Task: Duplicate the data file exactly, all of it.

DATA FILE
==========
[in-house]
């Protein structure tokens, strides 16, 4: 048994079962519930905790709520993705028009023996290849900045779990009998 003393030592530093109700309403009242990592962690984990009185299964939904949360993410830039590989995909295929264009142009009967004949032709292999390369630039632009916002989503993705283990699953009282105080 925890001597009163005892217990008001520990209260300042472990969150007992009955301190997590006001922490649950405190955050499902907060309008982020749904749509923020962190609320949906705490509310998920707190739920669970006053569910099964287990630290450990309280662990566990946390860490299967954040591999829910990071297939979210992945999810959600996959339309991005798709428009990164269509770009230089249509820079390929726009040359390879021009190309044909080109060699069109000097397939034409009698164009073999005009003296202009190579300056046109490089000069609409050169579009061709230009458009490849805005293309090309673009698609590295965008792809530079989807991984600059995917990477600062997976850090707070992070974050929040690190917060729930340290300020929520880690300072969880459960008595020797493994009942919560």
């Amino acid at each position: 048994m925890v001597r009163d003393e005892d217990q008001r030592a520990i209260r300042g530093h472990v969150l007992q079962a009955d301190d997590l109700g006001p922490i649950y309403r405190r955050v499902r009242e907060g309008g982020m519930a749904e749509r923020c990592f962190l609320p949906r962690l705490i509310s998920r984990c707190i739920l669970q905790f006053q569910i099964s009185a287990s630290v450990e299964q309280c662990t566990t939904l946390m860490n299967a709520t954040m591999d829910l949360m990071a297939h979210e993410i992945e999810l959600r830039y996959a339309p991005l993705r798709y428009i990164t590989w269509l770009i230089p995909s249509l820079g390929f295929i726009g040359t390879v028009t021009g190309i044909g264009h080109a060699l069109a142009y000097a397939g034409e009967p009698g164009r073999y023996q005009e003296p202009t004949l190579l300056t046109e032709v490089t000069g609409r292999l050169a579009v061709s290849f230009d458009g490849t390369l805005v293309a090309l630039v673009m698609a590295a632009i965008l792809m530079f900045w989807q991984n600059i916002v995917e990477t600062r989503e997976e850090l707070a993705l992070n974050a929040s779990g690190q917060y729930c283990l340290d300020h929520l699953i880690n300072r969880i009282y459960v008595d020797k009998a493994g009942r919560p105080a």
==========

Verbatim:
[in-house]
């Protein structure tokens, strides 16, 4: 048994079962519930905790709520993705028009023996290849900045779990009998 003393030592530093109700309403009242990592962690984990009185299964939904949360993410830039590989995909295929264009142009009967004949032709292999390369630039632009916002989503993705283990699953009282105080 925890001597009163005892217990008001520990209260300042472990969150007992009955301190997590006001922490649950405190955050499902907060309008982020749904749509923020962190609320949906705490509310998920707190739920669970006053569910099964287990630290450990309280662990566990946390860490299967954040591999829910990071297939979210992945999810959600996959339309991005798709428009990164269509770009230089249509820079390929726009040359390879021009190309044909080109060699069109000097397939034409009698164009073999005009003296202009190579300056046109490089000069609409050169579009061709230009458009490849805005293309090309673009698609590295965008792809530079989807991984600059995917990477600062997976850090707070992070974050929040690190917060729930340290300020929520880690300072969880459960008595020797493994009942919560």
């Amino acid at each position: 048994m925890v001597r009163d003393e005892d217990q008001r030592a520990i209260r300042g530093h472990v969150l007992q079962a009955d301190d997590l109700g006001p922490i649950y309403r405190r955050v499902r009242e907060g309008g982020m519930a749904e749509r923020c990592f962190l609320p949906r962690l705490i509310s998920r984990c707190i739920l669970q905790f006053q569910i099964s009185a287990s630290v450990e299964q309280c662990t566990t939904l946390m860490n299967a709520t954040m591999d829910l949360m990071a297939h979210e993410i992945e999810l959600r830039y996959a339309p991005l993705r798709y428009i990164t590989w269509l770009i230089p995909s249509l820079g390929f295929i726009g040359t390879v028009t021009g190309i044909g264009h080109a060699l069109a142009y000097a397939g034409e009967p009698g164009r073999y023996q005009e003296p202009t004949l190579l300056t046109e032709v490089t000069g609409r292999l050169a579009v061709s290849f230009d458009g490849t390369l805005v293309a090309l630039v673009m698609a590295a632009i965008l792809m530079f900045w989807q991984n600059i916002v995917e990477t600062r989503e997976e850090l707070a993705l992070n974050a929040s779990g690190q917060y729930c283990l340290d300020h929520l699953i880690n300072r969880i009282y459960v008595d020797k009998a493994g009942r919560p105080a």